The representation (or nonrepresentation) of bodies and sexuality in Irish culture is conditioned by the social power of the Catholic church. St. Paul's antifeminism and valorization of the spiritual over the physical were especially influential in Ireland, because the generally positive role played by the Catholic clergy in the national struggle against England gave them moral authority. . . . Penitential Catholicism intensified by residual Victorian prudery, however, is only part of the story. . . . Economic conditions resulting from [British] colonial exploitation and the Great Famine played a major part in producing late marriages, a high rate of celibacy, and a concomitant need to control the body and its desires in the Irish countryside. Unregulated eroticism was sacrificed to the need to pass on the meager landholding undivided to the chosen male heir: the survival of the family in perilous economic circumstances dictated sexual choice. When small farmers moved to the towns, they brought their ethic with them despite the fact that it was no longer economically relevant, and their sexual conservatism continued to be reinforced by the ideals of a celibate clergy.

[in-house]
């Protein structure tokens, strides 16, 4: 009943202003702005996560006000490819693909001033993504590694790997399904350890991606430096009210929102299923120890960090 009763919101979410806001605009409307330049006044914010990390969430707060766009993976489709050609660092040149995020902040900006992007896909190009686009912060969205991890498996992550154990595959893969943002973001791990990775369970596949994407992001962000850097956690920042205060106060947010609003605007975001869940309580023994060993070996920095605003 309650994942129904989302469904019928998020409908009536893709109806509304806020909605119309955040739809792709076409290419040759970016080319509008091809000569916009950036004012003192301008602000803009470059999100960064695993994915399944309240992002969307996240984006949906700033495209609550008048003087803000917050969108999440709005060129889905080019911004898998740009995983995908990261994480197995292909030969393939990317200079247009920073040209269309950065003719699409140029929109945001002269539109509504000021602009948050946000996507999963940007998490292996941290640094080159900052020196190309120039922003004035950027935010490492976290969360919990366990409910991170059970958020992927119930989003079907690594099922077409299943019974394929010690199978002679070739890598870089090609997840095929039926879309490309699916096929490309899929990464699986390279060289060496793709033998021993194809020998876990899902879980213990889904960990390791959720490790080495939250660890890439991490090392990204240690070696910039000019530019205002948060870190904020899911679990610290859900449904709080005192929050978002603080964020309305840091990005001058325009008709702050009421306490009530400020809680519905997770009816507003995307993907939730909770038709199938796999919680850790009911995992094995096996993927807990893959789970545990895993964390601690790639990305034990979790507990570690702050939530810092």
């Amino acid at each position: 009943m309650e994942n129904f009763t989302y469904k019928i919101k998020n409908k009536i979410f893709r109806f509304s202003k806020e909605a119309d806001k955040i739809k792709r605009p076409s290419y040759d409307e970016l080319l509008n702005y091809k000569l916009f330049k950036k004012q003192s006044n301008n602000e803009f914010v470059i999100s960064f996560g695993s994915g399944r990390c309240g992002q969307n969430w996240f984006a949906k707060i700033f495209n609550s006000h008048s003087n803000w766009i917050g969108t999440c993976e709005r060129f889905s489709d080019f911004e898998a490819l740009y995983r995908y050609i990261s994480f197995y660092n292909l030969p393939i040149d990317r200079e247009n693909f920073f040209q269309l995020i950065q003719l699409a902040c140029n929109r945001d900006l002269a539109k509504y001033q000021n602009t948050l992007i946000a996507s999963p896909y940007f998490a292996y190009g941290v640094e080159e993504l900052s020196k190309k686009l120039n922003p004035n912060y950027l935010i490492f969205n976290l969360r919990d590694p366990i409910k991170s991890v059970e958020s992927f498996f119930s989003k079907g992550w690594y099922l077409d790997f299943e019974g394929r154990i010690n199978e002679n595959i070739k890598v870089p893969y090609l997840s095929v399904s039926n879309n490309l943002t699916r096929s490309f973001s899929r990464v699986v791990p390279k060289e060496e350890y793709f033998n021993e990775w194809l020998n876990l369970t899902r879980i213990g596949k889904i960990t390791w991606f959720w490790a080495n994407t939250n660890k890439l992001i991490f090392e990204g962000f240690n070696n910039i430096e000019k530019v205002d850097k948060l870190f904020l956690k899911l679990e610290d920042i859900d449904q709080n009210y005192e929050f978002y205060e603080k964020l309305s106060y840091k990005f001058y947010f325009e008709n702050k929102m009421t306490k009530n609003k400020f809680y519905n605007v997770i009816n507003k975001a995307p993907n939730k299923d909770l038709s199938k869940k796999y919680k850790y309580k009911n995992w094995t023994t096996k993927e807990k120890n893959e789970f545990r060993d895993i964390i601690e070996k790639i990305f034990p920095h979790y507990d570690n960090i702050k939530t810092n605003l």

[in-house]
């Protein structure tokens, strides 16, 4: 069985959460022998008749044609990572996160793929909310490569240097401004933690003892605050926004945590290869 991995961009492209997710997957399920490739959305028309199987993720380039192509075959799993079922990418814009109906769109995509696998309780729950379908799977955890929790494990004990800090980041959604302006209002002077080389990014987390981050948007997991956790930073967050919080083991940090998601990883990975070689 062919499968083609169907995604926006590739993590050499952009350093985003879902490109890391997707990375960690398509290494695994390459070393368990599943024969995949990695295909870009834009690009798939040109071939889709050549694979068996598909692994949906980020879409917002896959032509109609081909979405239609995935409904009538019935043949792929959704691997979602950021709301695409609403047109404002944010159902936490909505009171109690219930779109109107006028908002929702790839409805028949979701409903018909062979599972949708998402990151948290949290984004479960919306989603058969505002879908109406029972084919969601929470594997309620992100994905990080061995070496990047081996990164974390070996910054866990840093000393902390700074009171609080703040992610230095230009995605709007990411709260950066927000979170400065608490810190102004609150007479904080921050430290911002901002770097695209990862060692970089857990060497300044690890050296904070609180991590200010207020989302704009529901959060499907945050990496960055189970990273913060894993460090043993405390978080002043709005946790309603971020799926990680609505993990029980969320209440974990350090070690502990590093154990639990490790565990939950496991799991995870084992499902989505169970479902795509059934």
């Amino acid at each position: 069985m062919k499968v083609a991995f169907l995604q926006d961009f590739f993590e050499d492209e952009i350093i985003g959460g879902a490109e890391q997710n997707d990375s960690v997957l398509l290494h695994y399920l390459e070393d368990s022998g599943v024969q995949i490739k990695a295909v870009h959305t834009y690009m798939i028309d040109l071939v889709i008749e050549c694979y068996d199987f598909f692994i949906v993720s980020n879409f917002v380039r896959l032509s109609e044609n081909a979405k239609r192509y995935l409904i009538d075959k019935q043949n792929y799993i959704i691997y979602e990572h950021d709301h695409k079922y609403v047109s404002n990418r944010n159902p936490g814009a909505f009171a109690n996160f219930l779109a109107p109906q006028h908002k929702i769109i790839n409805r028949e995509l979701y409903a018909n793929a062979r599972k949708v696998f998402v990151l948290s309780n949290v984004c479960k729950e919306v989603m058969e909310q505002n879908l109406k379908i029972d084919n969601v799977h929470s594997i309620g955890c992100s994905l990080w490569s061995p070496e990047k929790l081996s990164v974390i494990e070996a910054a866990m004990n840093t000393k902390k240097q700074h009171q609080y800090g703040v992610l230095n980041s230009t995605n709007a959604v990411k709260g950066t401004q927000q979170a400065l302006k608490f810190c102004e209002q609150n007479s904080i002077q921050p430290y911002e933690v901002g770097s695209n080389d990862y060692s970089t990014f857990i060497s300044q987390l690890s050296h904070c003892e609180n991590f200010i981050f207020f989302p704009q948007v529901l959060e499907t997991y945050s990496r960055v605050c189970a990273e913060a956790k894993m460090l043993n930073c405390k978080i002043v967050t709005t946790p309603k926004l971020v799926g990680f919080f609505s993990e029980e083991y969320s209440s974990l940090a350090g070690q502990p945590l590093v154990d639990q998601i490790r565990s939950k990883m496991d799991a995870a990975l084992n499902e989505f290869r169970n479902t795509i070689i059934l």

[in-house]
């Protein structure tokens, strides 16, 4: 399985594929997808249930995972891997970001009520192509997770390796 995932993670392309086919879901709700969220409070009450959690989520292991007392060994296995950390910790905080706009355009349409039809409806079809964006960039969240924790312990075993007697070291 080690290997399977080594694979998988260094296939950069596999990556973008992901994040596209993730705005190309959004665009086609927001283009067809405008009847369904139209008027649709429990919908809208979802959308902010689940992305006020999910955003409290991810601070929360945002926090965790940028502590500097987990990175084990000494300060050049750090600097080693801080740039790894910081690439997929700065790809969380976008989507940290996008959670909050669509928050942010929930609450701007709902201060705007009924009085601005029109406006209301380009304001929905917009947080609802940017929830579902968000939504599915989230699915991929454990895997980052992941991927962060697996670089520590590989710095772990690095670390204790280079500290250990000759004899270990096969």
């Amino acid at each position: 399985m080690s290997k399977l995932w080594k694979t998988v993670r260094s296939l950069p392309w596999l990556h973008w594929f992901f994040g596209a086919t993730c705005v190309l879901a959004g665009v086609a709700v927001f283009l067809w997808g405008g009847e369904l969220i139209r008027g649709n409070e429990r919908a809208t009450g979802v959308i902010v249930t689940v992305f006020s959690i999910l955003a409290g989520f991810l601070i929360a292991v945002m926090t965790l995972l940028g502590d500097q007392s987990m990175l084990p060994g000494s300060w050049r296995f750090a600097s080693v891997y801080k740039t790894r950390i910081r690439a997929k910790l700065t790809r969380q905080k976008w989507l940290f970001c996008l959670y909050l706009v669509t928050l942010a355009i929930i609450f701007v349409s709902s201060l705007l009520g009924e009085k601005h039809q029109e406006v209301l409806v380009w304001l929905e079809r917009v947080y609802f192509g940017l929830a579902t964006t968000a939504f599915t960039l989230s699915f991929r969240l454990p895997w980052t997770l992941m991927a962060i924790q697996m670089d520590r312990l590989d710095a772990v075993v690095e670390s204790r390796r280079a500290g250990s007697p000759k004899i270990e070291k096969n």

In 1922 the establishment of an Irish nation transformed the politically rebellious but virginal Kathleen ni Houlihan, symbol of Ireland, into a homebound pious housewife. The conservative and petty-bourgeois government of the Free State enforced by law and later enshrined in the Constitution its version of Irish identity as Gaelic, Catholic, and sexually pure. The dominance of Catholicism in the South was reinforced by the colonial legacy of Partition, which reified the confessional division between North and South. Because... [continues]
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